About the Book
Gerald Vizenor’s Native Provenance challenges readers to consider the subtle ironies at the heart of Native American culture and oral traditions such as creation and trickster stories and dream songs. A respected authority in the study of Native American literature and intellectual history, Vizenor believes that the protean nature of many creation stories, with their tease and weave of ironic gestures, was lost or obfuscated in inferior translations by scholars and cultural connoisseurs, and as a result the underlying theories and presuppositions of these renditions persist in popular literature and culture.
Native Provenance explores more than two centuries of such betrayal of Native creativity. With erudite and sweeping virtuosity, Vizenor examines how ethnographers and others converted the inherent confidence of Native stories into uneasy sentiments of victimry. He explores the connection between Native Americans and Jews through gossip theory and strategies of cultural survivance, and between natural motion and ordinary practices of survivance. Other topics include the unique element of Native liberty inherent in artistic milieus; the genre of visionary narratives of resistance; and the notions of historical absence, cultural nihilism, and victimry.
Native Provenance is a tour de force of Native American cultural criticism ranging widely across the terrains of the artistic, literary, philosophical, linguistic, historical, ethnographic, and sociological aspects of interpreting Native stories. Native Provenance is rife with poignant and original observations and is essential reading for anyone interested in Native American cultures and literature.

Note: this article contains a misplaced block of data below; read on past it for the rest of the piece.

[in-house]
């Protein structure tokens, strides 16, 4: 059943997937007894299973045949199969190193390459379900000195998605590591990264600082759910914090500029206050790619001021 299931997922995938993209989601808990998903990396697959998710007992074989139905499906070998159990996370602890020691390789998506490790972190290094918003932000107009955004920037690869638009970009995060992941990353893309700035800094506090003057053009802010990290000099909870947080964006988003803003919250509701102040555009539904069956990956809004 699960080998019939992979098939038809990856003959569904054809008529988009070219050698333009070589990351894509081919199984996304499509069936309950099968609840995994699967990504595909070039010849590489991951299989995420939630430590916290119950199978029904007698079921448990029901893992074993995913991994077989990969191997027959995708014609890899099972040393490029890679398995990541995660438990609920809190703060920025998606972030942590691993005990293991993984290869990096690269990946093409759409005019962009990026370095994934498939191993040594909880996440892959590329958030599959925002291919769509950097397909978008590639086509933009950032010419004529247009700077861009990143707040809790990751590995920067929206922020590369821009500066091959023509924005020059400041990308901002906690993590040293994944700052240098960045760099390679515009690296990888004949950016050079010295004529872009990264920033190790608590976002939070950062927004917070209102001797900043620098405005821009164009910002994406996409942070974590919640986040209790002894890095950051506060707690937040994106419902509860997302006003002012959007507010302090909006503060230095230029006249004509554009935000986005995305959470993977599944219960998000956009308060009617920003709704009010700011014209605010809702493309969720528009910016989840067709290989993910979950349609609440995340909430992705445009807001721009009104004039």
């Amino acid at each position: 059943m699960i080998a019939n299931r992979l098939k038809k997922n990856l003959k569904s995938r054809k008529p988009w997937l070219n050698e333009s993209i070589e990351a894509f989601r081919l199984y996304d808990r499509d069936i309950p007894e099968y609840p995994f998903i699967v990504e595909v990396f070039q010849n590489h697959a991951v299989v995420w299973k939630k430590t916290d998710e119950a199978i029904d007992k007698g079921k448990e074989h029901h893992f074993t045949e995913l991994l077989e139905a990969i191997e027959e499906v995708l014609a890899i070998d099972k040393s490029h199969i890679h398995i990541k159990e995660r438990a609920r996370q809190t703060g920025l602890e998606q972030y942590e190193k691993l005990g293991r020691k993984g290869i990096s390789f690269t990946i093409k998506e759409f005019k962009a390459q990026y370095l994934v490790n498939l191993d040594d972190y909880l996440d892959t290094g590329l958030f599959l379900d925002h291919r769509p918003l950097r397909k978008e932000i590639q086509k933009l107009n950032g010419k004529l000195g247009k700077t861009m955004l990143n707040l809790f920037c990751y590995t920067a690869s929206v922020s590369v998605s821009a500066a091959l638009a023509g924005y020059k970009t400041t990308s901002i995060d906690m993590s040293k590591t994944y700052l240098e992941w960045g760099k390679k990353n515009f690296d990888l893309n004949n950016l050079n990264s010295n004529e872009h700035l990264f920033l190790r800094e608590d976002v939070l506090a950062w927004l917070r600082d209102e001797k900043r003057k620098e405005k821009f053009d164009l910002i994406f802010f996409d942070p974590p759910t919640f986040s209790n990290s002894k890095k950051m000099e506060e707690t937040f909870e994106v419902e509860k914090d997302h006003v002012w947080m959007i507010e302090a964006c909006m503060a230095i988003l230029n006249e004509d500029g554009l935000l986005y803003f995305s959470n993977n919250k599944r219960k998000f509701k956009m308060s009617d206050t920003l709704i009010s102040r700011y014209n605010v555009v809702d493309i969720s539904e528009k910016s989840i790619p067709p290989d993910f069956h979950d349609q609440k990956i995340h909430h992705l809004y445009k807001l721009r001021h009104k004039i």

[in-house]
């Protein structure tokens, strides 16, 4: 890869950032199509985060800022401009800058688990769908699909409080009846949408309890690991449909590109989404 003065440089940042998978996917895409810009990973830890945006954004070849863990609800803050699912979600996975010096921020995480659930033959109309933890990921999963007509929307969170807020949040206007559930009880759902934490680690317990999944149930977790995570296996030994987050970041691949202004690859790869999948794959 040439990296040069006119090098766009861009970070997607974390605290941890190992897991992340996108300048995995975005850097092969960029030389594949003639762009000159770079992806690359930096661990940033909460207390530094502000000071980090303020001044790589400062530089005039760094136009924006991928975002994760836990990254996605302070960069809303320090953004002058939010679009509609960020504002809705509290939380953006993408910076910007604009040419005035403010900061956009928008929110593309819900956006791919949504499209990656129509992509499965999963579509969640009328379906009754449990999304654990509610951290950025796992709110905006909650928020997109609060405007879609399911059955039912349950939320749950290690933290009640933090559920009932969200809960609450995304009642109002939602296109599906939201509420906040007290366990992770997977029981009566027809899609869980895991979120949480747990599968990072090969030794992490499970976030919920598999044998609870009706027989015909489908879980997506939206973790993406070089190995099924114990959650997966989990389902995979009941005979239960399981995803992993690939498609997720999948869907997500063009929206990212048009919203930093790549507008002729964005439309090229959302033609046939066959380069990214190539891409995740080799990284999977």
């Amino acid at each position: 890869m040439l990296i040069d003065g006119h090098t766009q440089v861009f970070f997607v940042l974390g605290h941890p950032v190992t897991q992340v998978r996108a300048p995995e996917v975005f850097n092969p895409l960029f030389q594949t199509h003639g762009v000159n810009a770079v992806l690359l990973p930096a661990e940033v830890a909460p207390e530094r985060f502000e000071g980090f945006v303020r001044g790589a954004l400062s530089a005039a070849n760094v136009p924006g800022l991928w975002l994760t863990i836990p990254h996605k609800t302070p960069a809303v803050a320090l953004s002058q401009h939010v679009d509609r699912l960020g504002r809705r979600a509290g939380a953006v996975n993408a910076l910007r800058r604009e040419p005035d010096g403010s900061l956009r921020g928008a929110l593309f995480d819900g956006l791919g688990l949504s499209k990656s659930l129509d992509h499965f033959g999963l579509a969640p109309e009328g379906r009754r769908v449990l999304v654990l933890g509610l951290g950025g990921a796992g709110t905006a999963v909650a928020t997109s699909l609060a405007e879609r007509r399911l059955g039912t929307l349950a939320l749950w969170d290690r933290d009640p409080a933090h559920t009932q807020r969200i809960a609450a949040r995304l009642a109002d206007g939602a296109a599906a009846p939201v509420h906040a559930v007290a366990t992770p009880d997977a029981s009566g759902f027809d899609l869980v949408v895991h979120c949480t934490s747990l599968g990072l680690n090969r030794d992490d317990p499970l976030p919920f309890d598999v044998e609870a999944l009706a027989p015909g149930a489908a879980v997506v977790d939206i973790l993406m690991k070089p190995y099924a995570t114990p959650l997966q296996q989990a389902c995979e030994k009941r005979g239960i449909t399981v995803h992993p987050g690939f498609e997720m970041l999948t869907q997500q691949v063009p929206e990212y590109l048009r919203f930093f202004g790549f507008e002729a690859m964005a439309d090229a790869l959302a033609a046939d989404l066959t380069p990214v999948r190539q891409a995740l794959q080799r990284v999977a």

Gerald Vizenor is a novelist, essayist, and interdisciplinary scholar of Native American culture and literature. He is professor emeritus of American studies at the University of California, Berkeley, and the author or editor of more than thirty books, including Native Liberty: Natural Reason and Cultural Survivance (Nebraska, 2009), and three recent novels, Chair of Tears (Nebraska, 2012), Blue Ravens, and Native Tributes.
“Poet, novelist, and critic Gerald Vizenor is arguably the most accomplished and prolific intellectual in the field of Native American studies. . . . Vizenor’s crucial and liberating theories on Survivance, natural reason, the Postindian, and other matters are highly influential in the field. . . . The world needs more independent minds of Vizenor’s caliber.”—Michael Snyder, Great Plains Quarterly